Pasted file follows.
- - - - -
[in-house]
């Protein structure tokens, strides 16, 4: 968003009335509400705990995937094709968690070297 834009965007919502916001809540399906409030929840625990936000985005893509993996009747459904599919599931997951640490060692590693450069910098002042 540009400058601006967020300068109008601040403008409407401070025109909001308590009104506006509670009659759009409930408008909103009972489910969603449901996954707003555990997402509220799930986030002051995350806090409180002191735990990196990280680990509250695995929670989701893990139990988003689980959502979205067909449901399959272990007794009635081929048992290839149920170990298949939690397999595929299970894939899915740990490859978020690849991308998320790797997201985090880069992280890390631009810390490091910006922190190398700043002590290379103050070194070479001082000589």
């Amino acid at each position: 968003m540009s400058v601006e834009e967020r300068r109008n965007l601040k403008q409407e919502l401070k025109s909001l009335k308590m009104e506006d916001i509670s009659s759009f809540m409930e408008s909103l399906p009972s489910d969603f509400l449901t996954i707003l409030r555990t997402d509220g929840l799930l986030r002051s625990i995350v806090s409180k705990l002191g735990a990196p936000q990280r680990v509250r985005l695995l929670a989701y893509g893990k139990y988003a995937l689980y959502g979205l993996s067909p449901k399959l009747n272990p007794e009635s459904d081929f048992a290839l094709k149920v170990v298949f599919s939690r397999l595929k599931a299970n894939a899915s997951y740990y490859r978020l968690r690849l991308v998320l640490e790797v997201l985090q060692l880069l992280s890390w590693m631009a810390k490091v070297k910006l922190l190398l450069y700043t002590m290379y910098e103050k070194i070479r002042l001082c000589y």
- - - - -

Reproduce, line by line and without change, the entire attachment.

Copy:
[in-house]
């Protein structure tokens, strides 16, 4: 968003009335509400705990995937094709968690070297 834009965007919502916001809540399906409030929840625990936000985005893509993996009747459904599919599931997951640490060692590693450069910098002042 540009400058601006967020300068109008601040403008409407401070025109909001308590009104506006509670009659759009409930408008909103009972489910969603449901996954707003555990997402509220799930986030002051995350806090409180002191735990990196990280680990509250695995929670989701893990139990988003689980959502979205067909449901399959272990007794009635081929048992290839149920170990298949939690397999595929299970894939899915740990490859978020690849991308998320790797997201985090880069992280890390631009810390490091910006922190190398700043002590290379103050070194070479001082000589």
């Amino acid at each position: 968003m540009s400058v601006e834009e967020r300068r109008n965007l601040k403008q409407e919502l401070k025109s909001l009335k308590m009104e506006d916001i509670s009659s759009f809540m409930e408008s909103l399906p009972s489910d969603f509400l449901t996954i707003l409030r555990t997402d509220g929840l799930l986030r002051s625990i995350v806090s409180k705990l002191g735990a990196p936000q990280r680990v509250r985005l695995l929670a989701y893509g893990k139990y988003a995937l689980y959502g979205l993996s067909p449901k399959l009747n272990p007794e009635s459904d081929f048992a290839l094709k149920v170990v298949f599919s939690r397999l595929k599931a299970n894939a899915s997951y740990y490859r978020l968690r690849l991308v998320l640490e790797v997201l985090q060692l880069l992280s890390w590693m631009a810390k490091v070297k910006l922190l190398l450069y700043t002590m290379y910098e103050k070194i070479r002042l001082c000589y």